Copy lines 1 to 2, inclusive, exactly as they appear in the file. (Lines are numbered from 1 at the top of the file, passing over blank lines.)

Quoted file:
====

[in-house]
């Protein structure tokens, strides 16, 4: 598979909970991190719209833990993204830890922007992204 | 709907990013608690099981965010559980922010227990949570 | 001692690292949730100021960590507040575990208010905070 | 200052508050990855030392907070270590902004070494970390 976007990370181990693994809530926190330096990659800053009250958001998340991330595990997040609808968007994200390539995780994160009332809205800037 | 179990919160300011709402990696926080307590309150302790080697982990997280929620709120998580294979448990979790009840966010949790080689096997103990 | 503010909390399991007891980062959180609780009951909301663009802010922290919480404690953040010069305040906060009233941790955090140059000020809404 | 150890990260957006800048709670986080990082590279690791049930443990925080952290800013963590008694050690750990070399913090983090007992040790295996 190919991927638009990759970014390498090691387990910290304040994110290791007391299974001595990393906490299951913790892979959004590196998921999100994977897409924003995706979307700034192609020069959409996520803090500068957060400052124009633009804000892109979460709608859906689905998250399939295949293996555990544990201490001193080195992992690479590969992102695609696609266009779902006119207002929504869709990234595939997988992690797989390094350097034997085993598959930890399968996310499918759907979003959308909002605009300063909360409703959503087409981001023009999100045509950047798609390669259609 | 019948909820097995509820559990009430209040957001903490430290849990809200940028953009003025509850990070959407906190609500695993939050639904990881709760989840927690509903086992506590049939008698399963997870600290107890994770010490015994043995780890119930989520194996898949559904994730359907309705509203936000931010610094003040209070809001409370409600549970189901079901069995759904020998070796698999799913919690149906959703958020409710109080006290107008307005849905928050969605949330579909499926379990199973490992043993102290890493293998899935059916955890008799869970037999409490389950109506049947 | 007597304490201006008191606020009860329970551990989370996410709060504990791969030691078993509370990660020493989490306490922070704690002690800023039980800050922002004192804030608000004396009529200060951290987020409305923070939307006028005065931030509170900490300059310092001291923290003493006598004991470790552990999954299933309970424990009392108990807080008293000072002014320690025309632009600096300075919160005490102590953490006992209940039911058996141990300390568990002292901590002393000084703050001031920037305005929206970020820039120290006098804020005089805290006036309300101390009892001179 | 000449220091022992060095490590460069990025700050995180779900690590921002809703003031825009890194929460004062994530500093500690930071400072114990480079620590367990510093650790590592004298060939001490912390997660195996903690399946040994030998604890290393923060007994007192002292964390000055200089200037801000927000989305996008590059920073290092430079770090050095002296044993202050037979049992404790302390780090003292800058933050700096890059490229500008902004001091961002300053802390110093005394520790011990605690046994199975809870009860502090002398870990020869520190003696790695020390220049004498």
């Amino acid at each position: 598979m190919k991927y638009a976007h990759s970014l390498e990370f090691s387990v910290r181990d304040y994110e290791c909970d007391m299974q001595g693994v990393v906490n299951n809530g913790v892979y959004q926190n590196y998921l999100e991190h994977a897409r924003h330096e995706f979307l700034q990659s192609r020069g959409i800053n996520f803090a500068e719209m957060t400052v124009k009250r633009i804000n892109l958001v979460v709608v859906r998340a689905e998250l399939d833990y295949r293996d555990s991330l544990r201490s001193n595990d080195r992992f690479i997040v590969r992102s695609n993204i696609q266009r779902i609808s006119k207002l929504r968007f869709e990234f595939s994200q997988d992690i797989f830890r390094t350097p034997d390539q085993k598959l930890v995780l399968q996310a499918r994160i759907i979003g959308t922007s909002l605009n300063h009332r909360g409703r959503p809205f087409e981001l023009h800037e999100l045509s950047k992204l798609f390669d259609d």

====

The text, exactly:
[in-house]
């Protein structure tokens, strides 16, 4: 598979909970991190719209833990993204830890922007992204 | 709907990013608690099981965010559980922010227990949570 | 001692690292949730100021960590507040575990208010905070 | 200052508050990855030392907070270590902004070494970390 976007990370181990693994809530926190330096990659800053009250958001998340991330595990997040609808968007994200390539995780994160009332809205800037 | 179990919160300011709402990696926080307590309150302790080697982990997280929620709120998580294979448990979790009840966010949790080689096997103990 | 503010909390399991007891980062959180609780009951909301663009802010922290919480404690953040010069305040906060009233941790955090140059000020809404 | 150890990260957006800048709670986080990082590279690791049930443990925080952290800013963590008694050690750990070399913090983090007992040790295996 190919991927638009990759970014390498090691387990910290304040994110290791007391299974001595990393906490299951913790892979959004590196998921999100994977897409924003995706979307700034192609020069959409996520803090500068957060400052124009633009804000892109979460709608859906689905998250399939295949293996555990544990201490001193080195992992690479590969992102695609696609266009779902006119207002929504869709990234595939997988992690797989390094350097034997085993598959930890399968996310499918759907979003959308909002605009300063909360409703959503087409981001023009999100045509950047798609390669259609 | 019948909820097995509820559990009430209040957001903490430290849990809200940028953009003025509850990070959407906190609500695993939050639904990881709760989840927690509903086992506590049939008698399963997870600290107890994770010490015994043995780890119930989520194996898949559904994730359907309705509203936000931010610094003040209070809001409370409600549970189901079901069995759904020998070796698999799913919690149906959703958020409710109080006290107008307005849905928050969605949330579909499926379990199973490992043993102290890493293998899935059916955890008799869970037999409490389950109506049947 | 007597304490201006008191606020009860329970551990989370996410709060504990791969030691078993509370990660020493989490306490922070704690002690800023039980800050922002004192804030608000004396009529200060951290987020409305923070939307006028005065931030509170900490300059310092001291923290003493006598004991470790552990999954299933309970424990009392108990807080008293000072002014320690025309632009600096300075919160005490102590953490006992209940039911058996141990300390568990002292901590002393000084703050001031920037305005929206970020820039120290006098804020005089805290006036309300101390009892001179 | 000449220091022992060095490590460069990025700050995180779900690590921002809703003031825009890194929460004062994530500093500690930071400072114990480079620590367990510093650790590592004298060939001490912390997660195996903690399946040994030998604890290393923060007994007192002292964390000055200089200037801000927000989305996008590059920073290092430079770090050095002296044993202050037979049992404790302390780090003292800058933050700096890059490229500008902004001091961002300053802390110093005394520790011990605690046994199975809870009860502090002398870990020869520190003696790695020390220049004498």